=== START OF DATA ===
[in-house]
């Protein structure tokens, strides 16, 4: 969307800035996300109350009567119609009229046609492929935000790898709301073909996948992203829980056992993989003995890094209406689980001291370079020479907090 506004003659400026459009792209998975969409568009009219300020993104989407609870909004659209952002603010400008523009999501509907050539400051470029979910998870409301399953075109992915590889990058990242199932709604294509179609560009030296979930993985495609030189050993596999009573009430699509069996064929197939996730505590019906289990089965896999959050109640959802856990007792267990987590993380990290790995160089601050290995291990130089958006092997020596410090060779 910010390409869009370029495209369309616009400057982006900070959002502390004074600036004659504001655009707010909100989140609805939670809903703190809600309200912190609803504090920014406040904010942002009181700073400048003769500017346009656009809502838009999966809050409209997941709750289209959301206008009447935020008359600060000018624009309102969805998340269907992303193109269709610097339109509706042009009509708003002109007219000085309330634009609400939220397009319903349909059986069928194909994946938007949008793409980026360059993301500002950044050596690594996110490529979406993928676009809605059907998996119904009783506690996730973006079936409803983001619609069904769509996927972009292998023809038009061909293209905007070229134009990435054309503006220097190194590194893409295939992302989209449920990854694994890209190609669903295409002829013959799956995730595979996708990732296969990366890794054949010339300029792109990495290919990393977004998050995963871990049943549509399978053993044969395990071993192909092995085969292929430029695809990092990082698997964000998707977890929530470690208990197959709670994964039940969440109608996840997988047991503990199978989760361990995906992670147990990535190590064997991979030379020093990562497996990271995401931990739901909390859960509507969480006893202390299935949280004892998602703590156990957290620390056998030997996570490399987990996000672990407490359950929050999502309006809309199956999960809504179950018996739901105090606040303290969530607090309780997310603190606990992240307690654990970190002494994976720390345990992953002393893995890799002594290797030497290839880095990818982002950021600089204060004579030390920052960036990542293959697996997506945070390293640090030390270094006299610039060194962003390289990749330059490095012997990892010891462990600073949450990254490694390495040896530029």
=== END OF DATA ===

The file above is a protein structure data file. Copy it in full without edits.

[in-house]
């Protein structure tokens, strides 16, 4: 969307800035996300109350009567119609009229046609492929935000790898709301073909996948992203829980056992993989003995890094209406689980001291370079020479907090 506004003659400026459009792209998975969409568009009219300020993104989407609870909004659209952002603010400008523009999501509907050539400051470029979910998870409301399953075109992915590889990058990242199932709604294509179609560009030296979930993985495609030189050993596999009573009430699509069996064929197939996730505590019906289990089965896999959050109640959802856990007792267990987590993380990290790995160089601050290995291990130089958006092997020596410090060779 910010390409869009370029495209369309616009400057982006900070959002502390004074600036004659504001655009707010909100989140609805939670809903703190809600309200912190609803504090920014406040904010942002009181700073400048003769500017346009656009809502838009999966809050409209997941709750289209959301206008009447935020008359600060000018624009309102969805998340269907992303193109269709610097339109509706042009009509708003002109007219000085309330634009609400939220397009319903349909059986069928194909994946938007949008793409980026360059993301500002950044050596690594996110490529979406993928676009809605059907998996119904009783506690996730973006079936409803983001619609069904769509996927972009292998023809038009061909293209905007070229134009990435054309503006220097190194590194893409295939992302989209449920990854694994890209190609669903295409002829013959799956995730595979996708990732296969990366890794054949010339300029792109990495290919990393977004998050995963871990049943549509399978053993044969395990071993192909092995085969292929430029695809990092990082698997964000998707977890929530470690208990197959709670994964039940969440109608996840997988047991503990199978989760361990995906992670147990990535190590064997991979030379020093990562497996990271995401931990739901909390859960509507969480006893202390299935949280004892998602703590156990957290620390056998030997996570490399987990996000672990407490359950929050999502309006809309199956999960809504179950018996739901105090606040303290969530607090309780997310603190606990992240307690654990970190002494994976720390345990992953002393893995890799002594290797030497290839880095990818982002950021600089204060004579030390920052960036990542293959697996997506945070390293640090030390270094006299610039060194962003390289990749330059490095012997990892010891462990600073949450990254490694390495040896530029």